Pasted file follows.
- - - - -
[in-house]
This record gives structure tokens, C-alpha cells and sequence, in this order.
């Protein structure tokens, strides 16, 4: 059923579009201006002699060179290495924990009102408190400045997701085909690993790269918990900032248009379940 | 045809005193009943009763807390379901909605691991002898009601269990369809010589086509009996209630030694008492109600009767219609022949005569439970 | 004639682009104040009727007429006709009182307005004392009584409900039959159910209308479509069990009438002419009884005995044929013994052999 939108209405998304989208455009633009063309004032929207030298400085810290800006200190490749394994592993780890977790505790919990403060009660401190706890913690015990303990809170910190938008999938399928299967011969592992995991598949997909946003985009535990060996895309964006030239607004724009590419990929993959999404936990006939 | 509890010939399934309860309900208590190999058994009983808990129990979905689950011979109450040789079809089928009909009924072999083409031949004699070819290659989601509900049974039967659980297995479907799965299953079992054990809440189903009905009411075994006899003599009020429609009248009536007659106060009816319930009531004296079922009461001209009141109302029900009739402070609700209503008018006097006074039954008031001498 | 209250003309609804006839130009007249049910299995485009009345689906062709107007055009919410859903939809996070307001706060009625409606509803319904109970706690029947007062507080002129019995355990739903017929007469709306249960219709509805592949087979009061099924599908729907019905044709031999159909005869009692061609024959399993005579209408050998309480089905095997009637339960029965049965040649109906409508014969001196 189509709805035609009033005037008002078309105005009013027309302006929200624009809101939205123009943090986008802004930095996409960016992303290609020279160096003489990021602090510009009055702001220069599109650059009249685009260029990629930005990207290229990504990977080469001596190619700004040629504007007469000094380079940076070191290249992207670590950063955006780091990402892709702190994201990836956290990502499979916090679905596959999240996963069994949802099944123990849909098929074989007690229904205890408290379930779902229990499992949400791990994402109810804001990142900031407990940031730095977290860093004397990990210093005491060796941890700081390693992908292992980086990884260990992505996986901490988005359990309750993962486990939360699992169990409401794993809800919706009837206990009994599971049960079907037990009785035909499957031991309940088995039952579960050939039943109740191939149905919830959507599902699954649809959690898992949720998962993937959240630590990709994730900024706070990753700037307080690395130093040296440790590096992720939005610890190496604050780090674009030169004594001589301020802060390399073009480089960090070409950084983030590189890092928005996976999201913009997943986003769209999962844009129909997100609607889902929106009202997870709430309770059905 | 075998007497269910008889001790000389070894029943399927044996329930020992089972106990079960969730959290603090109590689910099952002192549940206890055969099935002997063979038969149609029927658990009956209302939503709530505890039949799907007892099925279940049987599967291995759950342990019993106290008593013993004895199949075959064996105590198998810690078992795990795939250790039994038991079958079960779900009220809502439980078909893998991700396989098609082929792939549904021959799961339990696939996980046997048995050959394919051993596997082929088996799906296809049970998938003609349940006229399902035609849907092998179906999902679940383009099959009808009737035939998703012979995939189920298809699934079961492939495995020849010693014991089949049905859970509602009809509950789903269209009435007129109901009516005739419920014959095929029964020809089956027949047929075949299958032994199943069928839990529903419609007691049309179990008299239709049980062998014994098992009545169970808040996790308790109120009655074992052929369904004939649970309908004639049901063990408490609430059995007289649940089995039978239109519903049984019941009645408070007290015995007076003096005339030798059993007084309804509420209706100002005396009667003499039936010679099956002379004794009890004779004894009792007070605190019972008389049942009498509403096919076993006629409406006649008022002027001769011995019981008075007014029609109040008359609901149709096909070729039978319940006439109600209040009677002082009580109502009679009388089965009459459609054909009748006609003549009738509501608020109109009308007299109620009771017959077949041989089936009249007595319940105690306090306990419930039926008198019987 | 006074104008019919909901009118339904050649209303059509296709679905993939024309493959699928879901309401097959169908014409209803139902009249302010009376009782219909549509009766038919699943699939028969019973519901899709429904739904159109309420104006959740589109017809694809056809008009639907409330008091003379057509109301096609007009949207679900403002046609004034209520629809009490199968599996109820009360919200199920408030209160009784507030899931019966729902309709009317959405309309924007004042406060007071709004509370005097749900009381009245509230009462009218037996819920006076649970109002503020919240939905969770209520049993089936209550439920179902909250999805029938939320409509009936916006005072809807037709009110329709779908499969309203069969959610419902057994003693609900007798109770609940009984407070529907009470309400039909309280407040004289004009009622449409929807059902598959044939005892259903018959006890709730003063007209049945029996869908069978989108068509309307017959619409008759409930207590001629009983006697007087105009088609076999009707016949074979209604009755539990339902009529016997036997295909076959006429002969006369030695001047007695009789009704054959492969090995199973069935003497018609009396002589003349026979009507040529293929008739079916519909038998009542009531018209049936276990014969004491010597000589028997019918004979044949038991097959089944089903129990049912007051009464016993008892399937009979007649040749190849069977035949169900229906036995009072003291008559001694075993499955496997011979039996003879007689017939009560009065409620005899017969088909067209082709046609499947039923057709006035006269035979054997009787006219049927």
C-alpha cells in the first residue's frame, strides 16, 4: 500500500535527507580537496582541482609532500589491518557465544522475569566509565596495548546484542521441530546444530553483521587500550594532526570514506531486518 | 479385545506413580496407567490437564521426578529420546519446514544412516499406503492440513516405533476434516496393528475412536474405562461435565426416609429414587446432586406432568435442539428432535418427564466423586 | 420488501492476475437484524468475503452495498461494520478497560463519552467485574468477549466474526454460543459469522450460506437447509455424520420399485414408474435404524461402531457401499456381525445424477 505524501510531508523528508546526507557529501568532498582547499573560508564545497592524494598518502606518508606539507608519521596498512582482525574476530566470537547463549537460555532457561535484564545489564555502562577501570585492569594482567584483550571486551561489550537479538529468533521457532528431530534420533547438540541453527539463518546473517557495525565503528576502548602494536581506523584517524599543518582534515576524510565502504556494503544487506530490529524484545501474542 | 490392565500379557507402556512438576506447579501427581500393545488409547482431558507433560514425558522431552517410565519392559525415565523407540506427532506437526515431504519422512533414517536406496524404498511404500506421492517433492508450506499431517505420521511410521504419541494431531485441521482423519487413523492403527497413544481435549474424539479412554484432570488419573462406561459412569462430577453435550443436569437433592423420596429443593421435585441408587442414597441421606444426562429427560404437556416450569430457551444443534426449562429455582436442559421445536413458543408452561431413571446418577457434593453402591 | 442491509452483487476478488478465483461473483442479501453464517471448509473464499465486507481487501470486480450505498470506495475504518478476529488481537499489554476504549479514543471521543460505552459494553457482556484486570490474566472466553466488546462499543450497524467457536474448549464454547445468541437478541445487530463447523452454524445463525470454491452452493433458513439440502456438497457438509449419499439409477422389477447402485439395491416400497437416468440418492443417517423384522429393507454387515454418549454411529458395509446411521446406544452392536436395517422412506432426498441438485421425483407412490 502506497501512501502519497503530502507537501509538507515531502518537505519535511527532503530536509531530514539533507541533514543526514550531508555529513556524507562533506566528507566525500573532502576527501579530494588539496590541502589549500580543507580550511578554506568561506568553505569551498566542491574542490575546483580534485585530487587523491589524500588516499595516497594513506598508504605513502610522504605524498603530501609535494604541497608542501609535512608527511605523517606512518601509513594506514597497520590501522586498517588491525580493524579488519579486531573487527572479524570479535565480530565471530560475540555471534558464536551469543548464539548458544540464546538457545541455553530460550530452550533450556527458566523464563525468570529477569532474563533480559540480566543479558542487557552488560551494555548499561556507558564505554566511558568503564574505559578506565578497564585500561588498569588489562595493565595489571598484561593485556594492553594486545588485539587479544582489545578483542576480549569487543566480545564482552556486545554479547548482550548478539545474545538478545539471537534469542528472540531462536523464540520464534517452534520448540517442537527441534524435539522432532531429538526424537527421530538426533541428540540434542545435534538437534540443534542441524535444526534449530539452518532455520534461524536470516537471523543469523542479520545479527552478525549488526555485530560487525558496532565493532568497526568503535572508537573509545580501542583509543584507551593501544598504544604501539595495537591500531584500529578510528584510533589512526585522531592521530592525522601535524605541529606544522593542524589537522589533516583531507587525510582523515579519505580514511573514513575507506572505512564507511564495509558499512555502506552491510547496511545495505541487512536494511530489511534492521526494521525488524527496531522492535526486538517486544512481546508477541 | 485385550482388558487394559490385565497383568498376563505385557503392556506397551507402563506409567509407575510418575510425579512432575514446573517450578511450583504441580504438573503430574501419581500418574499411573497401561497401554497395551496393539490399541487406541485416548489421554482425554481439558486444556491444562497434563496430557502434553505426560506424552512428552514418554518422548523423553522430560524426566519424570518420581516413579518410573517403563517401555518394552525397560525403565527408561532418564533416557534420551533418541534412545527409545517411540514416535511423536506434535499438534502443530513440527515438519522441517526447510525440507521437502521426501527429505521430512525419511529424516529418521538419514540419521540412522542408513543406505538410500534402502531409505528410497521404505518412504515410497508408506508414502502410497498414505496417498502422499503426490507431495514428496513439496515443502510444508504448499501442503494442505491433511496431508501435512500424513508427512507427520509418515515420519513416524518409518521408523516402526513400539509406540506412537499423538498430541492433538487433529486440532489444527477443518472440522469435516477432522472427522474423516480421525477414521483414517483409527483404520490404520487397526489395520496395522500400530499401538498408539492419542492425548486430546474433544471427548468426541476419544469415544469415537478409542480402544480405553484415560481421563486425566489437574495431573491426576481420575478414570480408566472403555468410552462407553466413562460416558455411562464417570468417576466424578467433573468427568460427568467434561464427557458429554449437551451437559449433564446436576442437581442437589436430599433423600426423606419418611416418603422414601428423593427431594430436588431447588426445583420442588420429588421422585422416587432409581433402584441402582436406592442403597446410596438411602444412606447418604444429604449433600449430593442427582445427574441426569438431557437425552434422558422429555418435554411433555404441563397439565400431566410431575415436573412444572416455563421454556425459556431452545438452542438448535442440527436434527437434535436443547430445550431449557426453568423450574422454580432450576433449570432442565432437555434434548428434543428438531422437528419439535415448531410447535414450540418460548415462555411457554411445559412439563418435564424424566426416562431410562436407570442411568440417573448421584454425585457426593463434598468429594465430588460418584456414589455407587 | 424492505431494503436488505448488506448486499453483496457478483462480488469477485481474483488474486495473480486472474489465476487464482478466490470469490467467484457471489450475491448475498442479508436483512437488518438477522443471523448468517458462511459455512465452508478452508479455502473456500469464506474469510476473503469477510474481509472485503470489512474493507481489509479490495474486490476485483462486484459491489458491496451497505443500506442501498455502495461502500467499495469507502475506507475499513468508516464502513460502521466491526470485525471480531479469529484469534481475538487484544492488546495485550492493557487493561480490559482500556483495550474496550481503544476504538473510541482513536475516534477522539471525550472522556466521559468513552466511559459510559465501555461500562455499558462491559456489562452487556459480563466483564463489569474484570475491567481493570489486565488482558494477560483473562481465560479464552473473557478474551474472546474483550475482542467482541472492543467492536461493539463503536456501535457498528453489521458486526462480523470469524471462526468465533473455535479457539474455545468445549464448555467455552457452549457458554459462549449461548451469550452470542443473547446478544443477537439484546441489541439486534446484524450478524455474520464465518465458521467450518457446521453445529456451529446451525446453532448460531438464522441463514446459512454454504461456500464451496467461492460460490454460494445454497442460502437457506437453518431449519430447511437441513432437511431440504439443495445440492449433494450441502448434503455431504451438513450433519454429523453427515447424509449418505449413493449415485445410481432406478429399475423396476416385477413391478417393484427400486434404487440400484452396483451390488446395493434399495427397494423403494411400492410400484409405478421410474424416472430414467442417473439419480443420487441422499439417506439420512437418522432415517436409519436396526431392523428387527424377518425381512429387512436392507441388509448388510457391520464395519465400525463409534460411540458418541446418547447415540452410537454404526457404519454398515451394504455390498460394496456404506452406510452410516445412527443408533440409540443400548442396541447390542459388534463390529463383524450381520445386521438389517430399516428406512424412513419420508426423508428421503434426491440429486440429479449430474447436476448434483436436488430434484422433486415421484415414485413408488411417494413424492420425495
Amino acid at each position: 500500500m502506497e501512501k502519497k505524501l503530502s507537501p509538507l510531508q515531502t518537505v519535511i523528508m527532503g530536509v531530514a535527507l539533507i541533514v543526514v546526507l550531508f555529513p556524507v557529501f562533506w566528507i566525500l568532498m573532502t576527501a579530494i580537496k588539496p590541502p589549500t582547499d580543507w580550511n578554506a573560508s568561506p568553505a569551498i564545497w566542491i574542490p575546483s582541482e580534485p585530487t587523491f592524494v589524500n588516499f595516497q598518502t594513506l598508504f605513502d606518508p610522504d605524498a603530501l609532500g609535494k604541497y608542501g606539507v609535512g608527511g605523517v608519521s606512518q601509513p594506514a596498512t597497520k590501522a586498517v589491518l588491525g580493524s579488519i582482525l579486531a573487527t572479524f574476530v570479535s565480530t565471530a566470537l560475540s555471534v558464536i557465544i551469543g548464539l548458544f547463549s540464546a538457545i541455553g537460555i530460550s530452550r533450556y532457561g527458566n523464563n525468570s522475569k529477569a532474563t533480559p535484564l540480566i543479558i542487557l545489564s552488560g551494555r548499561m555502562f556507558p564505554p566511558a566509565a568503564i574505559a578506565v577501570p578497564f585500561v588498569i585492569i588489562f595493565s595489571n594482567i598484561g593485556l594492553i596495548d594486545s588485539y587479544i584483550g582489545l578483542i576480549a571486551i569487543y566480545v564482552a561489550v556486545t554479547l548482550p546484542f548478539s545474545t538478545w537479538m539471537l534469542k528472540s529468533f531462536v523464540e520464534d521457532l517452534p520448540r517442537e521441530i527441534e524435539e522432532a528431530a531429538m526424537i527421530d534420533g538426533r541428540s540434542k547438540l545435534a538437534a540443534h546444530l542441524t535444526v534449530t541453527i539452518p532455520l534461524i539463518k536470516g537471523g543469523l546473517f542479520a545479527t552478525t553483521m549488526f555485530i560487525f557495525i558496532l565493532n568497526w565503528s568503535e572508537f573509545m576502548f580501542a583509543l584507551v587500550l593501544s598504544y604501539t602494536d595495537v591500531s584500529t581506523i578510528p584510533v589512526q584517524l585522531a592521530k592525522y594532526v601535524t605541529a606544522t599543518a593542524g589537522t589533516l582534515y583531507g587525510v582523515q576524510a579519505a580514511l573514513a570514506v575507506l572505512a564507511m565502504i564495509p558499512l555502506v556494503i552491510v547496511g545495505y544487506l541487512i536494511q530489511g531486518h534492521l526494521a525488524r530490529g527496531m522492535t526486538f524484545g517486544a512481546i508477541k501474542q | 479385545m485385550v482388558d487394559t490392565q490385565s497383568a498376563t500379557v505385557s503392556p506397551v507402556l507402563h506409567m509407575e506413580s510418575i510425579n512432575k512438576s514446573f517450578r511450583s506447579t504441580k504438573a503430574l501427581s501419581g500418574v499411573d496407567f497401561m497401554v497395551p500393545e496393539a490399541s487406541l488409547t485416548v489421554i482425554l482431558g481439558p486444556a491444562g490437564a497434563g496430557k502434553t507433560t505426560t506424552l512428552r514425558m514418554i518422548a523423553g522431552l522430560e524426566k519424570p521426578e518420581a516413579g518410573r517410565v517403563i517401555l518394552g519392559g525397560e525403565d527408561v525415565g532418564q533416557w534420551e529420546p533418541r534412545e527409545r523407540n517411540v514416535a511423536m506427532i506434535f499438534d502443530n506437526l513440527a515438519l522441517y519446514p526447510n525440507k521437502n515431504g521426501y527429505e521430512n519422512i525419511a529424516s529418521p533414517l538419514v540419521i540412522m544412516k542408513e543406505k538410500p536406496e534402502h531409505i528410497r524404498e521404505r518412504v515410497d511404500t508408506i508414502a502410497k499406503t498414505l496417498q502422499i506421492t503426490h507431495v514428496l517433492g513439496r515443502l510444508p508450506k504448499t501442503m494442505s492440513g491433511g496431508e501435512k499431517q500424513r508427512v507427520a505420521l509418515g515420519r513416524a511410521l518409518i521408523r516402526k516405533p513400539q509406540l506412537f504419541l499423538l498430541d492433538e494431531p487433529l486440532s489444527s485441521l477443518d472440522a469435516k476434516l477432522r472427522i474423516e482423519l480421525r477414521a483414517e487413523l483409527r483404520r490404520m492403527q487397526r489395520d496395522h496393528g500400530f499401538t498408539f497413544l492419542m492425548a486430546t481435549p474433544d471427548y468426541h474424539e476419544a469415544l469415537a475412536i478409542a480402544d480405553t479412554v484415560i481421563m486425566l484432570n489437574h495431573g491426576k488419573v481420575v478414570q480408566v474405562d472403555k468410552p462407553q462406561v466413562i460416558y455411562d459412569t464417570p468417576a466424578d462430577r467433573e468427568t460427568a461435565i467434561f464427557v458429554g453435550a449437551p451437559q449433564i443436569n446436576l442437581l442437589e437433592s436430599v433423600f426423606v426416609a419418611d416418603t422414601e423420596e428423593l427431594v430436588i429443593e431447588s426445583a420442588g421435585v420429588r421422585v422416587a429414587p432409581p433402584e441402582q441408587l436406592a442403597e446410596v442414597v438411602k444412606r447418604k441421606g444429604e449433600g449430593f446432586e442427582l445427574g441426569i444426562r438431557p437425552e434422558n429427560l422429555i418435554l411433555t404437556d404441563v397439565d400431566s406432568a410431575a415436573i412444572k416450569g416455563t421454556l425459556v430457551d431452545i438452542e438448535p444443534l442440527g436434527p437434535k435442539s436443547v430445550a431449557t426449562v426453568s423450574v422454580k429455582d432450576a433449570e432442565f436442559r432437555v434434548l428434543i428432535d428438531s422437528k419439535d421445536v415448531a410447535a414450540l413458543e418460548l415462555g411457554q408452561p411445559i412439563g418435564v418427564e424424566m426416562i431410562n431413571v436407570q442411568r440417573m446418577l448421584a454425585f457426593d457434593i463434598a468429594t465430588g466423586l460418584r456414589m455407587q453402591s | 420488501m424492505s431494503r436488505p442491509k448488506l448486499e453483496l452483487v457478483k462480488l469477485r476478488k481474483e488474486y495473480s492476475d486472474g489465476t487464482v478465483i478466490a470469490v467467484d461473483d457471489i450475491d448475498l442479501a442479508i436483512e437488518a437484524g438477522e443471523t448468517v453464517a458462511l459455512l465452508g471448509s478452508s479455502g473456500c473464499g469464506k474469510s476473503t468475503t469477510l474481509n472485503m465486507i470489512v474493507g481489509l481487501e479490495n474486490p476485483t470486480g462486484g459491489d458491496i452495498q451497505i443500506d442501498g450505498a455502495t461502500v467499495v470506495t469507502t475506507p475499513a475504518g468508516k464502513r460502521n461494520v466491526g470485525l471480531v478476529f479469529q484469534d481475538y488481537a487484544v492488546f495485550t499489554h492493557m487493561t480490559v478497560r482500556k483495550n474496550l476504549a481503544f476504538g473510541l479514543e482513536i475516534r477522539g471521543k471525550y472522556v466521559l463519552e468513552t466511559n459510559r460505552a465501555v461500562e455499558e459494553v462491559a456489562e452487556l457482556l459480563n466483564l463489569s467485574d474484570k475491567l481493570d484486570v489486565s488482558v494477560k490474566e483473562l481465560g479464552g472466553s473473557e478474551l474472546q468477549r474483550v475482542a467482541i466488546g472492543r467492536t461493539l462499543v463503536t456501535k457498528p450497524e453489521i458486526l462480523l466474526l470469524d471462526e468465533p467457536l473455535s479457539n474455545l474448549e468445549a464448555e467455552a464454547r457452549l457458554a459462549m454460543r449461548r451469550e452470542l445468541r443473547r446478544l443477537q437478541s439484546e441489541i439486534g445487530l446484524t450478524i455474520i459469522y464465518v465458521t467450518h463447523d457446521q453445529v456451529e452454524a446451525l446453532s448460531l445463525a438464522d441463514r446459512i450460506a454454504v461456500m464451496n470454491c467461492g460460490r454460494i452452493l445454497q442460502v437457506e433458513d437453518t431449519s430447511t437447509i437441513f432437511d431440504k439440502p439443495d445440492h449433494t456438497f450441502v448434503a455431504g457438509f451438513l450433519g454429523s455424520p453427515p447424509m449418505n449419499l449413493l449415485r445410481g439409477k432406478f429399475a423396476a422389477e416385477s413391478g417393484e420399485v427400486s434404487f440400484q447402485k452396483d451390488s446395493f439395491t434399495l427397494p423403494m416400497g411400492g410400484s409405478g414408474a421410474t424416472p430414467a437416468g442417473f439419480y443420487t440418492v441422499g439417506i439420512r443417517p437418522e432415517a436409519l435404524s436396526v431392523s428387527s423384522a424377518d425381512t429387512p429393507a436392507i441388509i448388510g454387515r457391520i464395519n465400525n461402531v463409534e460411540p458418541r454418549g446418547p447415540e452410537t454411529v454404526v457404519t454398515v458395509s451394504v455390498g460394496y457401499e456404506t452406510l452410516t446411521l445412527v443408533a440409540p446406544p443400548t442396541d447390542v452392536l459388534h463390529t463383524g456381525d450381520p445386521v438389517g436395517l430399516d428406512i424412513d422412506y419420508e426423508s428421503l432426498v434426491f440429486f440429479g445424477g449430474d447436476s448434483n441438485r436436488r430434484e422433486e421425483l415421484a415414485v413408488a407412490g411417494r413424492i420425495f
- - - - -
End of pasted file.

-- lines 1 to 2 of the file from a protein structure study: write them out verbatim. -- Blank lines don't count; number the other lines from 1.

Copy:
[in-house]
This record gives structure tokens, C-alpha cells and sequence, in this order.